Preston Gralla

For Microsoft to succeed, must Windows die?

November 03, 2010 2:17 PM EDT
Ray Ozzie's so-called "doomsday" farewell memo last week carried a potentially dangerous hidden message for Microsoft: For the company to be succeed in the future, Windows as we know it must die.

Ozzie's memo, titled Dawn of a New Day, describes the challenges he believes Microsoft faces in the next five years and beyond. The core of those challenges, he writes, is that we're entering a "post-PC" world, in which mobile phones, tablets, "appliance-like connected devices," and Web sites and services are key, while PCs and big, client-based programs are of secondary importance. He writes:

As we've begun to embrace today’s incredibly powerful app-capable phones and pads into our daily lives, and as we've embraced myriad innovative services & websites, the early adopters among us have decidedly begun to move away from mentally associating our computing activities with the hardware/software artifacts of our past such as PC's, CD-installed programs, desktops, folders & files.
The problem for Microsoft is that the biggest chunk of its profits come from those "hardware/software artifacts of our past" --- Windows and Office. Microsoft still hasn't figured out how to make money from mobile, Web sites, or Web services, while its competitors have. Earlier in the memo, Ozzie notes:
Certain of our competitors' products and their rapid advancement & refinement of new usage scenarios have been quite noteworthy. Our early and clear vision notwithstanding, their execution has surpassed our own in mobile experiences, in the seamless fusion of hardware & software & services, and in social networking & myriad new forms of internet-centric social interaction.
As a company, Microsoft is organized around building very big, complex pieces of software that take immense amounts of time, effort, and coordination, and that contain massive amounts of code --- in other words, complex software like Windows. Here's what Ozzie has to say about such complexity in his memo:
Complexity kills. Complexity sucks the life out of users, developers and IT. Complexity makes products difficult to plan, build, test and use. Complexity introduces security challenges. Complexity causes administrator frustration.
The future, he says, belongs to simplicity:
There's one key difference in tomorrow's devices: they're relatively simple and fundamentally appliance-like by design, from birth. They're instantly usable, interchangeable, and trivially replaceable without loss. But being appliance-like doesn’t mean that they're not also quite capable in terms of storage; rather, it just means that storage has shifted to being more cloud-centric than device-centric. A world of content – both personal and published – is streamed, cached or synchronized with a world of cloud-based continuous services.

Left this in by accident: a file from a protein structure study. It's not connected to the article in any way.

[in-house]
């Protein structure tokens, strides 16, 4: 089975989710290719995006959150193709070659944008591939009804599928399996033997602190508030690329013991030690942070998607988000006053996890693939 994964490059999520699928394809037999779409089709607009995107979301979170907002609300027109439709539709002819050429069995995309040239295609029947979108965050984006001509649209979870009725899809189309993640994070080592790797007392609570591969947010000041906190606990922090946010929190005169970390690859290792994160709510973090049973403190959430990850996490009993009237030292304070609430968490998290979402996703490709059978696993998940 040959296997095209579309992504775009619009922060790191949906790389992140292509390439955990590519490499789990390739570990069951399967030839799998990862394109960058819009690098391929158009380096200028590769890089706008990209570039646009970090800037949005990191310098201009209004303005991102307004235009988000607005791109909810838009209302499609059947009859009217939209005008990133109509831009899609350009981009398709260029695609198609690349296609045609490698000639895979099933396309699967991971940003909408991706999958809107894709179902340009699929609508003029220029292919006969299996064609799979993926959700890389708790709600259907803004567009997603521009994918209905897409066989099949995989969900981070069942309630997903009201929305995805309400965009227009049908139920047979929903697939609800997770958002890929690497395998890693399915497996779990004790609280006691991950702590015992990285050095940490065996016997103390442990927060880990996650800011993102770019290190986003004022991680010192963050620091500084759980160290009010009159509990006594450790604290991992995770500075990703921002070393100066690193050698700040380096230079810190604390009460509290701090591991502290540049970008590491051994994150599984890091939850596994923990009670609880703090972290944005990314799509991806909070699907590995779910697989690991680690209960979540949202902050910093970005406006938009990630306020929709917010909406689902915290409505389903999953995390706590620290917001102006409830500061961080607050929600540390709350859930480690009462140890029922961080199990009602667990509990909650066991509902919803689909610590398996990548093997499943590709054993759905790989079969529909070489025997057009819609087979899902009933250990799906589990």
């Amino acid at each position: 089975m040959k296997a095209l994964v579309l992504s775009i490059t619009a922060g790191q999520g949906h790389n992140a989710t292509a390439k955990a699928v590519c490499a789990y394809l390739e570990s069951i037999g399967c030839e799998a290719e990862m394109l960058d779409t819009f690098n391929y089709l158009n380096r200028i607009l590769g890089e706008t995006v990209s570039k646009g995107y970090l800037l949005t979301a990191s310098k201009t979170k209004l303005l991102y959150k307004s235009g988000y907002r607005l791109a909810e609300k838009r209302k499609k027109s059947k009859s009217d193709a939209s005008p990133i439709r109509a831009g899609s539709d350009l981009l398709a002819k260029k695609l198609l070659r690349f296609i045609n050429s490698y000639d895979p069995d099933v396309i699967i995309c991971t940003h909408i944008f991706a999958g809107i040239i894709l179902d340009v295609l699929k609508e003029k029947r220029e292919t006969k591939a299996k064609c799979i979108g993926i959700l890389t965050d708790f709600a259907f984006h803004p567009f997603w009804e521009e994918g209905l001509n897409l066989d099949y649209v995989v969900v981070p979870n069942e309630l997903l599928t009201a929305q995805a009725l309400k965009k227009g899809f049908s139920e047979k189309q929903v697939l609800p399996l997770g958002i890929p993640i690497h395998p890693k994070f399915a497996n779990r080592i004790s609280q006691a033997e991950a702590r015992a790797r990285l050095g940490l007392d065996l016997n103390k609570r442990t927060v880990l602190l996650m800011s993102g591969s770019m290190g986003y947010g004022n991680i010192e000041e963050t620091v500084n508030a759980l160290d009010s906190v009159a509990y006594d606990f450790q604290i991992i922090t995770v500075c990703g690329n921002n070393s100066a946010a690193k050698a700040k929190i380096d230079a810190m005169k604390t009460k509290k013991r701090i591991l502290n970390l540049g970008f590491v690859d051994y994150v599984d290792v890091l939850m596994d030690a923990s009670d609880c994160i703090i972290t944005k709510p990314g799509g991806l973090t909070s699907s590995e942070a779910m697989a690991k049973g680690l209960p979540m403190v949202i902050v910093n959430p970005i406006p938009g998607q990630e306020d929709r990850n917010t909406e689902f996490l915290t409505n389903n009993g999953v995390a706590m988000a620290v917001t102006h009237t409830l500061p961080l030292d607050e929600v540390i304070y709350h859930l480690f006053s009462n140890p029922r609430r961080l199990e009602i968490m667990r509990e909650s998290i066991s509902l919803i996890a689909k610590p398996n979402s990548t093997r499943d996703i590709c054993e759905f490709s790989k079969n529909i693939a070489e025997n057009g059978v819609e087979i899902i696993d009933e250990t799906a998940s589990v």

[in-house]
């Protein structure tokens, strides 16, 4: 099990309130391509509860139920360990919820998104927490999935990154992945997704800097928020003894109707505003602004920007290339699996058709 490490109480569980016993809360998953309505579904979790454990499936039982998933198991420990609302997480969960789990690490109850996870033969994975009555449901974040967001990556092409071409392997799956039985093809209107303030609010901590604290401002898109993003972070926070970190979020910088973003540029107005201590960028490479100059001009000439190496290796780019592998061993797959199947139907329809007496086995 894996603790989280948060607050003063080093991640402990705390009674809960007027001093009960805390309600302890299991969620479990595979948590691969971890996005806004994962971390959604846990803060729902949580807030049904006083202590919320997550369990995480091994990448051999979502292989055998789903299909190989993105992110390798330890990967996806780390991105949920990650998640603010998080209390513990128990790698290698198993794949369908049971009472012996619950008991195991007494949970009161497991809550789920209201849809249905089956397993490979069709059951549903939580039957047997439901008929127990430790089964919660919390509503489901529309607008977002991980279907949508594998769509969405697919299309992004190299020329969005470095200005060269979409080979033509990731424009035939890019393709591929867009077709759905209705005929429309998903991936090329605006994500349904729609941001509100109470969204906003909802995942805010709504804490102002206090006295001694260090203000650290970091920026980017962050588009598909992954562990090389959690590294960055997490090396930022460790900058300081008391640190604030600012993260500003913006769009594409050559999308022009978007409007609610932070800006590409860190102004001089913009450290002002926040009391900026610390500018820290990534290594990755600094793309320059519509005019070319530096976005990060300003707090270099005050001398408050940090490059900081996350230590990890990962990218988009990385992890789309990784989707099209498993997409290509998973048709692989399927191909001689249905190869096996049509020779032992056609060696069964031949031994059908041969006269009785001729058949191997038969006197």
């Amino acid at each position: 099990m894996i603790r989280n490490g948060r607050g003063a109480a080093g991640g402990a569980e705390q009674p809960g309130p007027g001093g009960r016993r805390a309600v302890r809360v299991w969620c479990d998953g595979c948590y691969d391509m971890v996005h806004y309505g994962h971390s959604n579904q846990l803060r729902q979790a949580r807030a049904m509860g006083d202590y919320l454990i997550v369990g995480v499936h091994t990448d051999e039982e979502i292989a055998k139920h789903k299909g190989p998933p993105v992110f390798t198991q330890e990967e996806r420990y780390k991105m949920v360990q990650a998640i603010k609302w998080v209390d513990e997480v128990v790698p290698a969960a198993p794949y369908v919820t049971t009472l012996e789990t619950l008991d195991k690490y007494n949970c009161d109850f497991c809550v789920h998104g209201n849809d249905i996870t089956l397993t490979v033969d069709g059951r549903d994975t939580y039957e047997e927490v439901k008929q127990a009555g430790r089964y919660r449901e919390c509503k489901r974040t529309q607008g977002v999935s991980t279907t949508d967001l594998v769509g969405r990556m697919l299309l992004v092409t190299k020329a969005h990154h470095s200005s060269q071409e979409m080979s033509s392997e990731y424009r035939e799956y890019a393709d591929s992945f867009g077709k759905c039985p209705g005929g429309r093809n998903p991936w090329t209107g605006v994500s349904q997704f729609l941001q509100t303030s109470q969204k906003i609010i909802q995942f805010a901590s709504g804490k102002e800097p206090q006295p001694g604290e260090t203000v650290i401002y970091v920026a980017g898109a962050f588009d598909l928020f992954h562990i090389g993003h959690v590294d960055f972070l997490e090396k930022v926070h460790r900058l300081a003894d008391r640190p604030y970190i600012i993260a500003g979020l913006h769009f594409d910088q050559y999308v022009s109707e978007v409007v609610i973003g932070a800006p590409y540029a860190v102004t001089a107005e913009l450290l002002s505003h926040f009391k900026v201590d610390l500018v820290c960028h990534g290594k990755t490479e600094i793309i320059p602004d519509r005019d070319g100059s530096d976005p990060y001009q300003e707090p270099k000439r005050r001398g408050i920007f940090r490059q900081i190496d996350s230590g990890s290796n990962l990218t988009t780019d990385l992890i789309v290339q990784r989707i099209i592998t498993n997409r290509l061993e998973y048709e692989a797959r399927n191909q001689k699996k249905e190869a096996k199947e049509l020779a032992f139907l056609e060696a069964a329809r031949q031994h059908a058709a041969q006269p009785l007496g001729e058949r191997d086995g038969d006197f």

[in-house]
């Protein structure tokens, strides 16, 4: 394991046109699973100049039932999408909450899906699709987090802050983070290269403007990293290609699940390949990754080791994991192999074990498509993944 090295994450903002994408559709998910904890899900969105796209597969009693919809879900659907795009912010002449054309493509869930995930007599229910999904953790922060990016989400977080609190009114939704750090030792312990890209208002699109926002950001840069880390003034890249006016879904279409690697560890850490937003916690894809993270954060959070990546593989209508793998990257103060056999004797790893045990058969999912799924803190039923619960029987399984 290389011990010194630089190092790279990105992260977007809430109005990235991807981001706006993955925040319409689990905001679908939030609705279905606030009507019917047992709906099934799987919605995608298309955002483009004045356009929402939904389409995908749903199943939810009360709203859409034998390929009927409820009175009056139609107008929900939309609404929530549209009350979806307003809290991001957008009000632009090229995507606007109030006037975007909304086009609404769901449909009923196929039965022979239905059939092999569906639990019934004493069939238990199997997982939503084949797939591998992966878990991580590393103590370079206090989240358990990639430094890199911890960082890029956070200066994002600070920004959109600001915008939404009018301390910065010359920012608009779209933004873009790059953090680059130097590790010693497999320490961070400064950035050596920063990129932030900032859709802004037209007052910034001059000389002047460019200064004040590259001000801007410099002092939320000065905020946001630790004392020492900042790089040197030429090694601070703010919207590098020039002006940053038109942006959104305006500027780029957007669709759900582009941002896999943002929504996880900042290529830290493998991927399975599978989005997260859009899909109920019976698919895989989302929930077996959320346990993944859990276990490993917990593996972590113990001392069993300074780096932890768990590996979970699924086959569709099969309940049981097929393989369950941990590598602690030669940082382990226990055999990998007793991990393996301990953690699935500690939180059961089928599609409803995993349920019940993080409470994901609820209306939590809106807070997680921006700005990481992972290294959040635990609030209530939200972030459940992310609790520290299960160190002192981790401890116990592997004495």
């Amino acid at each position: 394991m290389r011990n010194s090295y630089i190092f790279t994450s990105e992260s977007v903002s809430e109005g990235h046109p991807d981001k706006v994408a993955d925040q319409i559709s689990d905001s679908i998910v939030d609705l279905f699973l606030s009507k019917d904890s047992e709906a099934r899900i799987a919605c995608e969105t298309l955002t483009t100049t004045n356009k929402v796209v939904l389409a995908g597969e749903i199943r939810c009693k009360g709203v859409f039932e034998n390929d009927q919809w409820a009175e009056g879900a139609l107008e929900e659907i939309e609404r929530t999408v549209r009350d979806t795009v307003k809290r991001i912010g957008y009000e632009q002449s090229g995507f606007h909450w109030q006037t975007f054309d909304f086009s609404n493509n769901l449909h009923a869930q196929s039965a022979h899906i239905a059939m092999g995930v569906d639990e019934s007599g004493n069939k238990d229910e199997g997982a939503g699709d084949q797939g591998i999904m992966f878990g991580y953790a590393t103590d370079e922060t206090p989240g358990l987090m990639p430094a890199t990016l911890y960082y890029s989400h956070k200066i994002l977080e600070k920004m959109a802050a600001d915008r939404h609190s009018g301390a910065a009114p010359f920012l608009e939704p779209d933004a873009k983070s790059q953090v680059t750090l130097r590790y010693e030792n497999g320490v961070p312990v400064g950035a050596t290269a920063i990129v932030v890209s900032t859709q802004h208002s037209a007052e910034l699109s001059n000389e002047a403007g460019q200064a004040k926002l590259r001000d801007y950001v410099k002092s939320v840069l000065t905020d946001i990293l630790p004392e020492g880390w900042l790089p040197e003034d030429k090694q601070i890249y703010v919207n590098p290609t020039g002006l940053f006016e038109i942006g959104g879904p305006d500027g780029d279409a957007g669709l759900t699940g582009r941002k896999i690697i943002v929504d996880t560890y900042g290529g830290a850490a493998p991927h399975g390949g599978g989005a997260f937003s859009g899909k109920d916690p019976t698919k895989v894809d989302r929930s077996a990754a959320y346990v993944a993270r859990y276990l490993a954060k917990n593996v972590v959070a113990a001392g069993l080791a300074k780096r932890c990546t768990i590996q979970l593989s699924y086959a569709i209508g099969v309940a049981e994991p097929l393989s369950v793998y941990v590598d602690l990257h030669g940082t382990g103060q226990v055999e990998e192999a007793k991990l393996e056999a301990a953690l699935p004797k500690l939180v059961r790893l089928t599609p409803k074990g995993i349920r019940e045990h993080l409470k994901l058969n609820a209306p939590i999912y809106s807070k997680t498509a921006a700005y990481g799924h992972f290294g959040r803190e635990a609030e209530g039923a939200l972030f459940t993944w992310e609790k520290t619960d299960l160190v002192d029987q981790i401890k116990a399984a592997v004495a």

Microsoft, at this point, simply isn't organized to build appliance-like devices or cloud-based services. Its time and resources are devoted largely to big-bang operating systems and office suites that takes years to build. This causes a myriad of problems, and key among them is that it means that Microsoft can't respond quickly to user demand or changes in the market.

Contrast that with Android, which Google continually updates, and which is then automatically updated on consumer's phones. Since a little over a year ago, beginning in September 2009, Android has gone through versions 1.6, 2.0, 2.1, and 2.2, with version 2.3 expected some time in the fourth quarter of the year, version 3.0 expected in early 2011, and version 4.0 rumored to ready some time around the middle of 2011.

Making the equivalent changes to Windows could take close to a decade. Working that slowly simply doesn't work anymore; technology and the world change too fast.

Obviously, Microsoft can't actually kill Windows and forgo those billions of dollars in revenue. But if the company continues to be organized around building a big-bang, complex, operating system, rather than software that can be quickly updated as the world and technology changes, its days of big growth may be likely over. That's the hidden message in Ozzie's memo. The question is whether Microsoft will heed it.